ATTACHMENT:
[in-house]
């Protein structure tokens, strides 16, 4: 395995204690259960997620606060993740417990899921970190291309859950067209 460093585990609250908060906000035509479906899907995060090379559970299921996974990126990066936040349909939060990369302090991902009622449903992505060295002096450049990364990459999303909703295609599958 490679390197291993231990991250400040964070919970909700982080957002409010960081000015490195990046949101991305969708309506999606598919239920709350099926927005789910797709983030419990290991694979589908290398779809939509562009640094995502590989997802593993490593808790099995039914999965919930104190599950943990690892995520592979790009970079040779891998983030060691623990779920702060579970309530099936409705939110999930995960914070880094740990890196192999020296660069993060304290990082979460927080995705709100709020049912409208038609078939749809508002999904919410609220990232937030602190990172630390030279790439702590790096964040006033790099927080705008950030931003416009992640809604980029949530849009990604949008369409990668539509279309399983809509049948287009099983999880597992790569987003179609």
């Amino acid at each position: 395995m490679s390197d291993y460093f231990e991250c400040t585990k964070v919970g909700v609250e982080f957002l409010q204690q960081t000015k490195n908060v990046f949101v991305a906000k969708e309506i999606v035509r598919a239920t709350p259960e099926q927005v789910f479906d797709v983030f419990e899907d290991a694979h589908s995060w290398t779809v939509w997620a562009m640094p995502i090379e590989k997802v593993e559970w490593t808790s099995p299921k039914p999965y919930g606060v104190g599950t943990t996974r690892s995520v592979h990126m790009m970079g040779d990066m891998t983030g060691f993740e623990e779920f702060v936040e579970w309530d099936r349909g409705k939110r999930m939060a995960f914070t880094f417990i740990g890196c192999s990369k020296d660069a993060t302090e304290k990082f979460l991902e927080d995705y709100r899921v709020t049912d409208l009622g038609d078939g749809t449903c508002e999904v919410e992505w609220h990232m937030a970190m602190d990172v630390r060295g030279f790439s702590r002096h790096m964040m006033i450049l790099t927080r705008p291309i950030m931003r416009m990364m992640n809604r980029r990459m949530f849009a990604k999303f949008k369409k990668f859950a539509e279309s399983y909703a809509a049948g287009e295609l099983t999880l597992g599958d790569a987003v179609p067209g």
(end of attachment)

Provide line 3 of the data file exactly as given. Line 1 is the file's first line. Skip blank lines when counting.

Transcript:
């Amino acid at each position: 395995m490679s390197d291993y460093f231990e991250c400040t585990k964070v919970g909700v609250e982080f957002l409010q204690q960081t000015k490195n908060v990046f949101v991305a906000k969708e309506i999606v035509r598919a239920t709350p259960e099926q927005v789910f479906d797709v983030f419990e899907d290991a694979h589908s995060w290398t779809v939509w997620a562009m640094p995502i090379e590989k997802v593993e559970w490593t808790s099995p299921k039914p999965y919930g606060v104190g599950t943990t996974r690892s995520v592979h990126m790009m970079g040779d990066m891998t983030g060691f993740e623990e779920f702060v936040e579970w309530d099936r349909g409705k939110r999930m939060a995960f914070t880094f417990i740990g890196c192999s990369k020296d660069a993060t302090e304290k990082f979460l991902e927080d995705y709100r899921v709020t049912d409208l009622g038609d078939g749809t449903c508002e999904v919410e992505w609220h990232m937030a970190m602190d990172v630390r060295g030279f790439s702590r002096h790096m964040m006033i450049l790099t927080r705008p291309i950030m931003r416009m990364m992640n809604r980029r990459m949530f849009a990604k999303f949008k369409k990668f859950a539509e279309s399983y909703a809509a049948g287009e295609l099983t999880l597992g599958d790569a987003v179609p067209g």